*Put together a newsletter, but don’t abuse it. Make sure your subscribers know when they’re going to get a newsletter (e.g. once a month, only when a new book is released, etc.)

*For slower writers (i.e. me), you can use your website to promote other authors and books you like, or post excerpts or blurbs from upcoming books. That way, you don’t fade out of readers’ memories.

*Find good critique partners! (This is a big one. I’m still working on it.)

*Writing is a very solitary profession. Build a community of people who can cheer you on, stay positive, help you, and give advice.

Overall, it was a great conference, and a very warm and welcoming atmosphere. Next year’s conference will be in San Diego. I’m already planning to be there.

Game of Thrones Rant, Part 2: The Dance of Dragons edition

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“Game of Thrones,” what am I going to do with you?

SPOILERS!!!!!!

The last two episodes have had some of the best scenes in the show’s history. In last week’s “Hardhome,” Jon Snow and the Wildlings battle the White Walkers. It had some of the show’s coolest imagery—the four White Walker horsemen on the mountain, mirroring the four horsemen of the apocalypse, not to mention the Night’s King’s badass ‘bring it’ gesture when he resurrects the dead Wildlings as White Walkers.

And then there was Dany’s battle with the Sons of the Harpy in the fighting pits. Pretty much everything that happened from the point the Harpies showed up onward was perfect, but I didn’t think it would equal or potentially top last week’s Hardhome battle…until Drogon, Dany’s long-missing dragon, showed up. The final shot of Dany climbing onto Drogon’s back and taking off, with Tyrion and the others staring in awe, is going to go down as one of the most memorable images in the show’s history.

It’s not often that a show can have two of its best endings in its run two weeks in a row.

But before we got to see Dany fly off into the sunset with her dragon, we had to watch Stannis Baratheon burn his own daughter at the stake. Shireen has always been a memorable supporting character, the one thing that humanized the stiff, uncompromising Stannis. (Also, she’s still alive in the books, though in fairness, as the show is beginning to pass the timeline of George R.R. Martin’s novels we’re probably going to be seeing more and more of that.)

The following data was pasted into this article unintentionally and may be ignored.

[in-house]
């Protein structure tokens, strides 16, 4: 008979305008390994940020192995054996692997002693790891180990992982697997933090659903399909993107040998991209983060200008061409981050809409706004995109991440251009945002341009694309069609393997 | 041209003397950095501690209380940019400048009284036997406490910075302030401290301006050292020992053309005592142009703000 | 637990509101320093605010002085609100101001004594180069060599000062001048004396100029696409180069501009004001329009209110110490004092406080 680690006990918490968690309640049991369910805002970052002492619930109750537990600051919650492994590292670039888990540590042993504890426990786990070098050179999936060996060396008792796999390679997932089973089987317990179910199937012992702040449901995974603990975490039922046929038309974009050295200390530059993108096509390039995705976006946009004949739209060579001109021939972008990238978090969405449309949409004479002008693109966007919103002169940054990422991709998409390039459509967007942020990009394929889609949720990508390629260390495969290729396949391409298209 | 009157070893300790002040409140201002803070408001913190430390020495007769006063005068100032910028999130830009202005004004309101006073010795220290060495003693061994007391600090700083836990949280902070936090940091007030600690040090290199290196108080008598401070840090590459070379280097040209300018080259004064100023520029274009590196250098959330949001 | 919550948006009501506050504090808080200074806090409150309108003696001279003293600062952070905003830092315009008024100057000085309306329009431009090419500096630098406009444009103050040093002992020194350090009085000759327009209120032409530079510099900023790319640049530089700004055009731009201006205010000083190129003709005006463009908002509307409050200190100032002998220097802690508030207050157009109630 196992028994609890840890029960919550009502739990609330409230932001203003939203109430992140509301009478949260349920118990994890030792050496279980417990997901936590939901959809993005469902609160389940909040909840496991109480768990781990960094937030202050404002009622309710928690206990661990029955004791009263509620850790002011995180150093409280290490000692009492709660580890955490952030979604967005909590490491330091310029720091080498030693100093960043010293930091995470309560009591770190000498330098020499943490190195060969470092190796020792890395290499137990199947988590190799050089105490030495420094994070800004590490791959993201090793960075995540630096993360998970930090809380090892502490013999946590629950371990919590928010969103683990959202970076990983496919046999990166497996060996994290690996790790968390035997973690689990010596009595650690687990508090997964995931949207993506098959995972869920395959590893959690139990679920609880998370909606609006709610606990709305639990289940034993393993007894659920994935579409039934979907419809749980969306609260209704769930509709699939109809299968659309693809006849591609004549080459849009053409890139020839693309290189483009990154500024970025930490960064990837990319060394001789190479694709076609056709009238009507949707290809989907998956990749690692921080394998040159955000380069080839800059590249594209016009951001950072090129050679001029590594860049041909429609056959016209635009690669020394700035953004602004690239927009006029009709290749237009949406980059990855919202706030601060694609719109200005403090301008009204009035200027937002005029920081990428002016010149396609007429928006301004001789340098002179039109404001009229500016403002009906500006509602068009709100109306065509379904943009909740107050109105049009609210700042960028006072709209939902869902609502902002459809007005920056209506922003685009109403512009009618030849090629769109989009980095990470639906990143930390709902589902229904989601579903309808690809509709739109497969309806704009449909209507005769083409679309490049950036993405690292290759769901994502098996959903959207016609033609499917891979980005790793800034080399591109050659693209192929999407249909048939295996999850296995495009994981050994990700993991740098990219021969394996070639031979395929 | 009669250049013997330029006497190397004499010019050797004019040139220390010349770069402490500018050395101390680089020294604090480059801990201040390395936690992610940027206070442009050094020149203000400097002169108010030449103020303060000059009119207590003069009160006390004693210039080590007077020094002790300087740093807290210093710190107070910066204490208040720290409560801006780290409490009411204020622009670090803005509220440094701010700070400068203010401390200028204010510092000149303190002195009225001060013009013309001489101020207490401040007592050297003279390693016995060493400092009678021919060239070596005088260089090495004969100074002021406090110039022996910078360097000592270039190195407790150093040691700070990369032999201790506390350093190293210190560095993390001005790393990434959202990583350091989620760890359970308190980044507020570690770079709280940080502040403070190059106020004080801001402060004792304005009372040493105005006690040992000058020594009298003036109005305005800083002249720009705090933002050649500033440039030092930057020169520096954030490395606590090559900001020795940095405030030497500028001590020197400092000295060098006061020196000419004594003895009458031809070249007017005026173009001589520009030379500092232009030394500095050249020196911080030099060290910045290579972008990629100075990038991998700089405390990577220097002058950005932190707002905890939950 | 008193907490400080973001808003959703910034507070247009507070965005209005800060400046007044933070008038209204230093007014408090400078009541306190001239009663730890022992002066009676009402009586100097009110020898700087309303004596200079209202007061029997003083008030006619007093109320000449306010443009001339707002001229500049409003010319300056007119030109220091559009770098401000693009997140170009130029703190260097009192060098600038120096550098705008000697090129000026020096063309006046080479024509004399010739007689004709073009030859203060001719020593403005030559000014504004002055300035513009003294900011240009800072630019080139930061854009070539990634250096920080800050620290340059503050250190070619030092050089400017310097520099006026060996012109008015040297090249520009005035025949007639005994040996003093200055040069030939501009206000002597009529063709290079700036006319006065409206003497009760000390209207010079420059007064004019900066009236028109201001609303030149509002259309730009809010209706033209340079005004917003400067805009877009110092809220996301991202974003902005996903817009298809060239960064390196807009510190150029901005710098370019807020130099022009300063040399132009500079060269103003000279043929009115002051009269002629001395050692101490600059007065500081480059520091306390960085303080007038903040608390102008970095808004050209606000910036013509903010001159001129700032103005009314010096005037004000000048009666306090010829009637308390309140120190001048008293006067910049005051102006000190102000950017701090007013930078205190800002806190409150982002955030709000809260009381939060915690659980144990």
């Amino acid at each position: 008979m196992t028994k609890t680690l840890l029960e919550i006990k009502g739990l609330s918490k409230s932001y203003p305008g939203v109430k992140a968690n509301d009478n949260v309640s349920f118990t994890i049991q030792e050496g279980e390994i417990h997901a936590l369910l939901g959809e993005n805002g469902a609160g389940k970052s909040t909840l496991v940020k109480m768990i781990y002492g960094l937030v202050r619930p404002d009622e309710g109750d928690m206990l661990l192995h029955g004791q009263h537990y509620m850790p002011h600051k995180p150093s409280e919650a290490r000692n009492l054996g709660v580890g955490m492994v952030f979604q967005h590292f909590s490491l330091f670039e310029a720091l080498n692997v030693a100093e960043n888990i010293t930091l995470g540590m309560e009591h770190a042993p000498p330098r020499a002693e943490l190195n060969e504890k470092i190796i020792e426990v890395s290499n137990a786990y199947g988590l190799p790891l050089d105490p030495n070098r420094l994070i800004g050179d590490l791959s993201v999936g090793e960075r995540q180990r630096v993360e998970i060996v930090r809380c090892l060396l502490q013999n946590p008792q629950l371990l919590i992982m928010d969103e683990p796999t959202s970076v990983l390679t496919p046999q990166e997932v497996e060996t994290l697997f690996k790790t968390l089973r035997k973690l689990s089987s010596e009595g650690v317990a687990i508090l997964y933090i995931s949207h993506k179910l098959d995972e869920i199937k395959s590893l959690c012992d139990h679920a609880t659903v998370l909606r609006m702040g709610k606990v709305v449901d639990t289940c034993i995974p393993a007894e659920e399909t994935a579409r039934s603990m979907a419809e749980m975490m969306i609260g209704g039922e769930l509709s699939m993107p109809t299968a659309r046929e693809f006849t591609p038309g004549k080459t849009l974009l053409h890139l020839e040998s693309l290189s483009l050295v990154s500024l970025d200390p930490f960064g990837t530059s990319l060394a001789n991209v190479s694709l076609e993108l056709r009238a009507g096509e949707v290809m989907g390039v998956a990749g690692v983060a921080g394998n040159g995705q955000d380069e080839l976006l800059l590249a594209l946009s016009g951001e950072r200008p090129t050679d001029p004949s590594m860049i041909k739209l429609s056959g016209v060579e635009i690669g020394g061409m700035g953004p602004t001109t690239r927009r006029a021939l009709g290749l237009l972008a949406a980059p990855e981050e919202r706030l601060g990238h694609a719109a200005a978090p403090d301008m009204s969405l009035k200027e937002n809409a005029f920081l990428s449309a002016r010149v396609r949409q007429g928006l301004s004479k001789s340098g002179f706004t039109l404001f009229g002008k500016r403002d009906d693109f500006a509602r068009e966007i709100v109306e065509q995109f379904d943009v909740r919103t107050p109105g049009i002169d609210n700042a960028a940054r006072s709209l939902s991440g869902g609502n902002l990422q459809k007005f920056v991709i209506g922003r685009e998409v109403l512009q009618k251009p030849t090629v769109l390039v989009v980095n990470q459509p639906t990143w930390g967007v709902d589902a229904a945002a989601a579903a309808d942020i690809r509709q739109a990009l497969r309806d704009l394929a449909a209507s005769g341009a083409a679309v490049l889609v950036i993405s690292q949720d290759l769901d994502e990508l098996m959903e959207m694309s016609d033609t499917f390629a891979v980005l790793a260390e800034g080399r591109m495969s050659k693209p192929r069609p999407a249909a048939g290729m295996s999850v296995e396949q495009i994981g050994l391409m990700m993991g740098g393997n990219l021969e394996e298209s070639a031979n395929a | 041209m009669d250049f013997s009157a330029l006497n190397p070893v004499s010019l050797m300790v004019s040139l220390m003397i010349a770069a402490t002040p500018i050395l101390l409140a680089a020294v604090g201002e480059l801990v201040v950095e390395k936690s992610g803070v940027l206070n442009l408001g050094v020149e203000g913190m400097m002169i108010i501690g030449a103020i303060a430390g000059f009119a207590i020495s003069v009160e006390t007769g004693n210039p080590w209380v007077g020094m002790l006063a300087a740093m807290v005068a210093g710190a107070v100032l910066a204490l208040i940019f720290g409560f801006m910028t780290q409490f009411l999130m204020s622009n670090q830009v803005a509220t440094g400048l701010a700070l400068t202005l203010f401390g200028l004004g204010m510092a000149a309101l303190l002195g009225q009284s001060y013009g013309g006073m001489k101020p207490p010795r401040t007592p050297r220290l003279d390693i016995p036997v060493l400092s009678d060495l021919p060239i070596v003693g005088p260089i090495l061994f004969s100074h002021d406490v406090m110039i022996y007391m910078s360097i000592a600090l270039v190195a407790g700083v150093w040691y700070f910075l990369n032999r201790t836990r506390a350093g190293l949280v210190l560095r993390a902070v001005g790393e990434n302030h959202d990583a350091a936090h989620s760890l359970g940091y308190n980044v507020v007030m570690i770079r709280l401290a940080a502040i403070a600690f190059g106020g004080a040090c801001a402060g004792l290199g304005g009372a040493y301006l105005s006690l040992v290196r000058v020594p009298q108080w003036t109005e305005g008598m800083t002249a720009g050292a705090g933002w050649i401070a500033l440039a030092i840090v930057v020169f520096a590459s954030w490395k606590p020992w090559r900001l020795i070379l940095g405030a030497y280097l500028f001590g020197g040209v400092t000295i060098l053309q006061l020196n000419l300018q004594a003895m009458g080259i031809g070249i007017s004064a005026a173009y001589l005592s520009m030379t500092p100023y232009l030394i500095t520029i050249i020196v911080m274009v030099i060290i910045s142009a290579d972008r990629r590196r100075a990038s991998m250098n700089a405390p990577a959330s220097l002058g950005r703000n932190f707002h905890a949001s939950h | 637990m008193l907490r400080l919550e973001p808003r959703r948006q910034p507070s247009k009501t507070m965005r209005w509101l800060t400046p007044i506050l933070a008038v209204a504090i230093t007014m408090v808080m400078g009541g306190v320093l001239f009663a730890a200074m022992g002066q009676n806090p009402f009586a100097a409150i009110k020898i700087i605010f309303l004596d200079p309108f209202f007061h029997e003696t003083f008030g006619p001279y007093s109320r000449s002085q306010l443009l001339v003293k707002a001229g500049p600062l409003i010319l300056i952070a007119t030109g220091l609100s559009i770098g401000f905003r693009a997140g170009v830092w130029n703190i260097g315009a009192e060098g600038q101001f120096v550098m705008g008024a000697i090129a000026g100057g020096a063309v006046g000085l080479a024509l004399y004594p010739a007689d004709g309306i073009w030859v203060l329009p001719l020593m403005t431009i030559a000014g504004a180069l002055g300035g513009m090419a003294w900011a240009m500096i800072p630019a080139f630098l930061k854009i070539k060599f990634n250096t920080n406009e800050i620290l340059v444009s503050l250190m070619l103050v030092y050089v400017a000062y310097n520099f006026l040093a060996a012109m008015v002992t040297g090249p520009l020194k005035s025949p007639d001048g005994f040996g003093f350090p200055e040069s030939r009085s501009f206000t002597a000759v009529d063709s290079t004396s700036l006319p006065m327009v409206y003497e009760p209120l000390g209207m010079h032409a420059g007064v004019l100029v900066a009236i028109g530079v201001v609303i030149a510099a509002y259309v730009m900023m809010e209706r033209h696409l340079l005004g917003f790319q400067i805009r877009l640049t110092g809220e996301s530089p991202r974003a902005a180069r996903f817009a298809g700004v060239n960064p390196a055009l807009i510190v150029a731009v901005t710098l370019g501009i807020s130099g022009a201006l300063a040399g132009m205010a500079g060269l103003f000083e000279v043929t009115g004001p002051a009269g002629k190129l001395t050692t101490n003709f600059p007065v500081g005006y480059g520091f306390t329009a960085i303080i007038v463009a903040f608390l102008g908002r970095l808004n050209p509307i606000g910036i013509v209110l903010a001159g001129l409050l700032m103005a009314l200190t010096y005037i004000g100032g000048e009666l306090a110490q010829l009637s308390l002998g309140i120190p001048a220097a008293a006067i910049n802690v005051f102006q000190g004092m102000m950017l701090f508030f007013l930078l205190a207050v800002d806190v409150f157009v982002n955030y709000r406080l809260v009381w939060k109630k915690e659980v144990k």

I’m not sure how I feel about it. The scene is horrifying, and it’s meant to be horrifying. That horror is not mitigated or downplayed, with even Stannis’s crazy wife Selyse begging for mercy. It also highlights just how unsuitable Stannis would be for kingship, in a season where he’s actually started to look like a reasonable contender. King Tommen is too young, too green, and too bendable to everyone else’s will. Dany has spent the season imploding in Meereen. And every other contender is dead. I won’t say Stannis was starting to look good, exactly, because Stannis always struck me as a drip. But with his firm command of his people, he was starting to look like a more seasoned, capable leader than Dany or Tommen. But this episode proves that he’s too much under the thumb of Melisandre—not to mention too selfish and cruel—to be an effective ruler.

But the problem is, I just don’t buy it. Shireen is the one character on the show that he’s ever shown any affection toward. He’s continually protected her from his wife’s cruelty, and just a few weeks ago refused to allow Melisandre to sacrifice her. The loss of their supplies at the hands of Ramsay Bolton was a significant one, and Stannis’s rationale in sacrificing Shireen is that it will save all his men—and he’s obviously torn up about it. That said, if he would just give up his claim to the throne, he wouldn’t have to worry about being attacked by the Boltons in the night. Furthermore, does he really think that burning his own child at the stake is going to endear his men to him?

Stannis may be a drip, and he may be a zealot, but nothing up until this point has shown me that he’s far enough gone to sacrifice his own child.